Matt Luke’s Reason For Stepping Away From Football Exemplifies Why Coaching In College Is So Hard

Getty Image

Georgia football announced that offensive line coach Matt Luke was stepping down from his position on February 22nd. The announcement came nearly two months after the Bulldogs won a national championship and it came as quite the shock.

“Today, after much prayer and conversation with my family, I have decided to step away from coaching and shift my focus to spending more time with my family,” Luke said in a statement.

Fortunately, it does not seem like there are any pressing health issues or wellness concerns that cause Luke to resign. He just needs a break.

On a recent episode of Rusty Mansell’s Junkyard Dawgcast Podcast, Luke, who is beloved by current and former players, coaches and fans alike explained why he is choosing to take some time away from the gridiron.

“There’s a lot of fear, nervousness about it, because you’ve never done anything else,” he said. “But I didn’t want to have any regrets. My oldest son’s 14, my youngest one’s 10, and I didn’t want to have any regrets about seeing them grow up and being there. I’ve been blessed and fortunate in my career, and to be able to go out and win a national championship. I told Kirby (Smart) I’d help him win one, it just happened a little faster than I thought.”

Here are his full comments:

First and foremost, Luke’s decision is his own. No matter why he chose to step away, it is prerogative to do so and — between his buyout from Ole Miss and his salary at Georgia — he is more than financially stable.

However, for him to make this decision amidst the current climate of college football makes a lot of sense. It is very hard to be a football coach in today’s era of the collegiate game.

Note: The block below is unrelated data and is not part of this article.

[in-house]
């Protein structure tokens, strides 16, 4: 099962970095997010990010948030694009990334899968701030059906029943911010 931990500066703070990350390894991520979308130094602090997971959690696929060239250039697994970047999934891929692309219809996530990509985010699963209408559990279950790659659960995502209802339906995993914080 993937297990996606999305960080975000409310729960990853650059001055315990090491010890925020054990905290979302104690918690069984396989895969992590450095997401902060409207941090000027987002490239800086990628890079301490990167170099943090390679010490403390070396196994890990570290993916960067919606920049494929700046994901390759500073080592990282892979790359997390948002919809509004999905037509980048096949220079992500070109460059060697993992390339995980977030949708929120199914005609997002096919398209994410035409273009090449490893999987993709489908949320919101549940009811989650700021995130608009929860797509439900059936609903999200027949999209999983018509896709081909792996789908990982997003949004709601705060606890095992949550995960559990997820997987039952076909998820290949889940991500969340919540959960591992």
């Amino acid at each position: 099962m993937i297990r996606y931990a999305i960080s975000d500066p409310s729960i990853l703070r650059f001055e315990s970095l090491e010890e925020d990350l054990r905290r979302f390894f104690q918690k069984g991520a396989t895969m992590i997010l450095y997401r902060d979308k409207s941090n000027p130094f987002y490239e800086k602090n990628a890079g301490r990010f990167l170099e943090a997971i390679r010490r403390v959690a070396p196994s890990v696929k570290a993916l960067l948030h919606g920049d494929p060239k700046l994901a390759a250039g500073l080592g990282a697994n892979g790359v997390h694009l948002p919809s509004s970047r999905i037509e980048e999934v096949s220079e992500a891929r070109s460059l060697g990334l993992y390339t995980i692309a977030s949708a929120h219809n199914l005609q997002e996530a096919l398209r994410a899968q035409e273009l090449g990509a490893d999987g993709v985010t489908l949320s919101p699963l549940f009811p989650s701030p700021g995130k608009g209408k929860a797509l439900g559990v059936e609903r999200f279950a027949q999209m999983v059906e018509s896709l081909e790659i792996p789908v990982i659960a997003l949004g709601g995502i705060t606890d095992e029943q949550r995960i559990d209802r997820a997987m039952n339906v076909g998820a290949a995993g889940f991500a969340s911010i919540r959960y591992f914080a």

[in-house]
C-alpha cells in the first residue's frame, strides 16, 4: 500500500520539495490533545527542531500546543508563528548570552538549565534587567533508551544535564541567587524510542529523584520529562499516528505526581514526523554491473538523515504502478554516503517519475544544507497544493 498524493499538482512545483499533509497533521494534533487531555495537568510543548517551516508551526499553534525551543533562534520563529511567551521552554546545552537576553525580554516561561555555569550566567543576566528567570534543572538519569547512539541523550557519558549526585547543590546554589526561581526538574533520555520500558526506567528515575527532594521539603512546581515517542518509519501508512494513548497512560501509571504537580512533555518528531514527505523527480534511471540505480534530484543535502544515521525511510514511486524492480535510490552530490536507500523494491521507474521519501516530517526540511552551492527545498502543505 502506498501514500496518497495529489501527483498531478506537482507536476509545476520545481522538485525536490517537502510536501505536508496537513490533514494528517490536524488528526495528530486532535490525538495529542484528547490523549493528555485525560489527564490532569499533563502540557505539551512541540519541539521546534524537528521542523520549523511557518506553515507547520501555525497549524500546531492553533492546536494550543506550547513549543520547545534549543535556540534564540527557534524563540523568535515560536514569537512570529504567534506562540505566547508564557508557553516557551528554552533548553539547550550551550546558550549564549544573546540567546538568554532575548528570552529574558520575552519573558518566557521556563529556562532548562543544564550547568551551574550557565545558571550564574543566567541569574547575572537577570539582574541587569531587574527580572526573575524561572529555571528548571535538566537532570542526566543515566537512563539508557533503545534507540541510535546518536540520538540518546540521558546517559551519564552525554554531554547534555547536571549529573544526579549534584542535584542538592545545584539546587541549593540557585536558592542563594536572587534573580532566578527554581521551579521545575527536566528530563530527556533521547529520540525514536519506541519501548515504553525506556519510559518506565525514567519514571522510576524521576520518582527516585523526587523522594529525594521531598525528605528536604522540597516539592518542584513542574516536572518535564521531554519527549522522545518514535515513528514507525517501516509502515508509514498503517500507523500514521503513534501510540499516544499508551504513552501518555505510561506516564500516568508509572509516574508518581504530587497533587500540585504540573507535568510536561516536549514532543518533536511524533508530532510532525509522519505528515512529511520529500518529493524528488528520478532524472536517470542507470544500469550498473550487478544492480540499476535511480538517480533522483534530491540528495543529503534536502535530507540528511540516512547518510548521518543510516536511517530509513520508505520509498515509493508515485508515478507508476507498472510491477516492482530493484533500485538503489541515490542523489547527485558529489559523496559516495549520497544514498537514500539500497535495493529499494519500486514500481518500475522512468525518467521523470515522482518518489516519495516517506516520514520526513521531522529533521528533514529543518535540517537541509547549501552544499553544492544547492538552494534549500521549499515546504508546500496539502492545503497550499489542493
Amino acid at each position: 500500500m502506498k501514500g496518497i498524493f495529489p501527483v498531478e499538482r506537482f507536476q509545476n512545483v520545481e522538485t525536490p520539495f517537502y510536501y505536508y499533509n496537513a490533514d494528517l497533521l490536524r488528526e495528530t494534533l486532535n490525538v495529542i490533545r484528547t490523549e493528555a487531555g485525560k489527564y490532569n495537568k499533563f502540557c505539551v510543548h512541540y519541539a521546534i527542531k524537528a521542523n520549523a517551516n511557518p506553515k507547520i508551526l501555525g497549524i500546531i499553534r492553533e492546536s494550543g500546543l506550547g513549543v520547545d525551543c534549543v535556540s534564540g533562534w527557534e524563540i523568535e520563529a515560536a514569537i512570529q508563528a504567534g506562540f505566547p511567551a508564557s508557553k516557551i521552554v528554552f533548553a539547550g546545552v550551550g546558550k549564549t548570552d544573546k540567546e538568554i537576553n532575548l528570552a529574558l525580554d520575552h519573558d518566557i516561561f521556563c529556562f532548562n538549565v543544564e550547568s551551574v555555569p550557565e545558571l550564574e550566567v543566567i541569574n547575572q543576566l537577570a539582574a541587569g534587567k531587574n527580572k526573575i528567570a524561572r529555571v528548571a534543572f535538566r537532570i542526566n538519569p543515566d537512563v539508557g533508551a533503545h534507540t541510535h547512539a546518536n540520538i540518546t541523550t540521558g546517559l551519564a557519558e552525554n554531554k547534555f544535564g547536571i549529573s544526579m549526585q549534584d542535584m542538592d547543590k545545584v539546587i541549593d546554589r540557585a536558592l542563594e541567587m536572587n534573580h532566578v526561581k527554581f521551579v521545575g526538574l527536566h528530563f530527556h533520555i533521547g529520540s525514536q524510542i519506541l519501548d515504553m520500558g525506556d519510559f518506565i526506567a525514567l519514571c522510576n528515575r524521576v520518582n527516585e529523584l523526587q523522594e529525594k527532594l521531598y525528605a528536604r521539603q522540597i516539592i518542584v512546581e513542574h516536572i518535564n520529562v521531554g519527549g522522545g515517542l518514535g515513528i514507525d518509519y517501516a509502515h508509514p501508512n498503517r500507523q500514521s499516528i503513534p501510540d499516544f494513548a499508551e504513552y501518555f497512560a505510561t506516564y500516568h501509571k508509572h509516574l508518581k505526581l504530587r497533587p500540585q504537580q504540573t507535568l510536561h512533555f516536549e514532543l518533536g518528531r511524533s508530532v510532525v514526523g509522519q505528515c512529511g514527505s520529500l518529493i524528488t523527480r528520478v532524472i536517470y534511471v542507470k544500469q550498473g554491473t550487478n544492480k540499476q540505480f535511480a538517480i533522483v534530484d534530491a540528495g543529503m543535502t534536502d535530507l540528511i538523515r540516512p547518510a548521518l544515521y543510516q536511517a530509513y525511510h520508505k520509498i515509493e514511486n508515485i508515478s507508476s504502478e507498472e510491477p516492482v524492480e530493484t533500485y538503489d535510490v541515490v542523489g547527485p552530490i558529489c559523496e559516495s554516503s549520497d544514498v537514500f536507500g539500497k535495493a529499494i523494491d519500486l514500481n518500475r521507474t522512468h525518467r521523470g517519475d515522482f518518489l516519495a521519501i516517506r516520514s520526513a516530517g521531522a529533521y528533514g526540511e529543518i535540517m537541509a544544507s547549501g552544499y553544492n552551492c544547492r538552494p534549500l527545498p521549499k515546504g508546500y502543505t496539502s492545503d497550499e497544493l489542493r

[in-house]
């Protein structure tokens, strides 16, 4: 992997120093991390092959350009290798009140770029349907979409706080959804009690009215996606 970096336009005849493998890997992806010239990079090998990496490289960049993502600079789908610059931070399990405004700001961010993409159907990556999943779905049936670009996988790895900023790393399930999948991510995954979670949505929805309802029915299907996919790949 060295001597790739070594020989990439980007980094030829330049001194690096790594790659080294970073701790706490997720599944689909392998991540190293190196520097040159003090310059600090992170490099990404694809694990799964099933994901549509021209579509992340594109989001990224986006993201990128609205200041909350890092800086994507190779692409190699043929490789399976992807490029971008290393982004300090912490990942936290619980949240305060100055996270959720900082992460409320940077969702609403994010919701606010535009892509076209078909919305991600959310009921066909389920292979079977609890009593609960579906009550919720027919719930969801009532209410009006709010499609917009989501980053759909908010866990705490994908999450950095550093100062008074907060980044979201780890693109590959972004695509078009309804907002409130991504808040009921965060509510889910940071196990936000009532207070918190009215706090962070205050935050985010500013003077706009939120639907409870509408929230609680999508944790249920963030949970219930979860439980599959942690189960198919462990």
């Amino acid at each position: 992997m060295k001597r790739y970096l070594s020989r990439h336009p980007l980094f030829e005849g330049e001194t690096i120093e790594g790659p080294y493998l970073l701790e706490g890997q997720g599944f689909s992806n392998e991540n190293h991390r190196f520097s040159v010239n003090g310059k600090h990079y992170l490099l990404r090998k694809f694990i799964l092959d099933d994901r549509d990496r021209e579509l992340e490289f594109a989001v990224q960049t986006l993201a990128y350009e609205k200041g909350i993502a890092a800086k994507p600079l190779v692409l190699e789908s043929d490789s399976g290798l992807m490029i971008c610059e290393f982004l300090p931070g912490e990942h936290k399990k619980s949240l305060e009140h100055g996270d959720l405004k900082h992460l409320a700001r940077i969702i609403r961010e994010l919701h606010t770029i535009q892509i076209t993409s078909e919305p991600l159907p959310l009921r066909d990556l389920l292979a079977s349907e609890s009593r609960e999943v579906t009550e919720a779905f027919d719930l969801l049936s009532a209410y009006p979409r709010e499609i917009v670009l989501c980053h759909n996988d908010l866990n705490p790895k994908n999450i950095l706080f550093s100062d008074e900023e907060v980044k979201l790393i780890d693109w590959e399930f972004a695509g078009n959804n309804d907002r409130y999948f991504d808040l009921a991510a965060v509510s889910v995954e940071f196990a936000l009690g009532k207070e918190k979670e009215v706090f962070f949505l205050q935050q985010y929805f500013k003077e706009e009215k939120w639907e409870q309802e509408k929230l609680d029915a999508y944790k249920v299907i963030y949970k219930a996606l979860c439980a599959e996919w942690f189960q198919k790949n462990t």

Arizona Cardinals head coach Kliff Kingsbury, who has previously coached on the NCAA level, recently said that he would rather do “anything” other than go back to coaching college football. The reason is simple.

In the NFL, once the season is over, the offseason allows coaches to take a real break from the game until the next season begins. Sure, there is the NFL Combine and NFL Draft, but it isn’t a constant, 24/7 job.

That is not the case on the collegiate level. Especially not with the importance that is placed on social media in today’s society, especially with today’s youth.

As a college football coach, when the season ends, the offseason begins. But the offseason can actually be more demanding than the actual season.

Recruiting is year round, the transfer portal adds a new element of around-the-clock work, and spring practice fills at least four weeks of March/April/May. College coaches never get a break.

Just ask Gary Patterson, Brian Kelly and Dabo Swinney, who have all gone viral for the wrong reasons during the current recruiting cycle. It’s exhausting.

Luke is 45 years old and has been coaching since he was 22. And prior to his first job as a grad assistant in 1999, he was a player.

Luke’s entire life has been football. With a national championship ring under his belt, plenty of money still coming in from Ole Miss and Georgia, and a family at home with two boys who are entering their formative years, he needs to breathe. He needs to be present.

There is no denying that Luke’s decision says a lot about the current state of the sport. Can you blame him?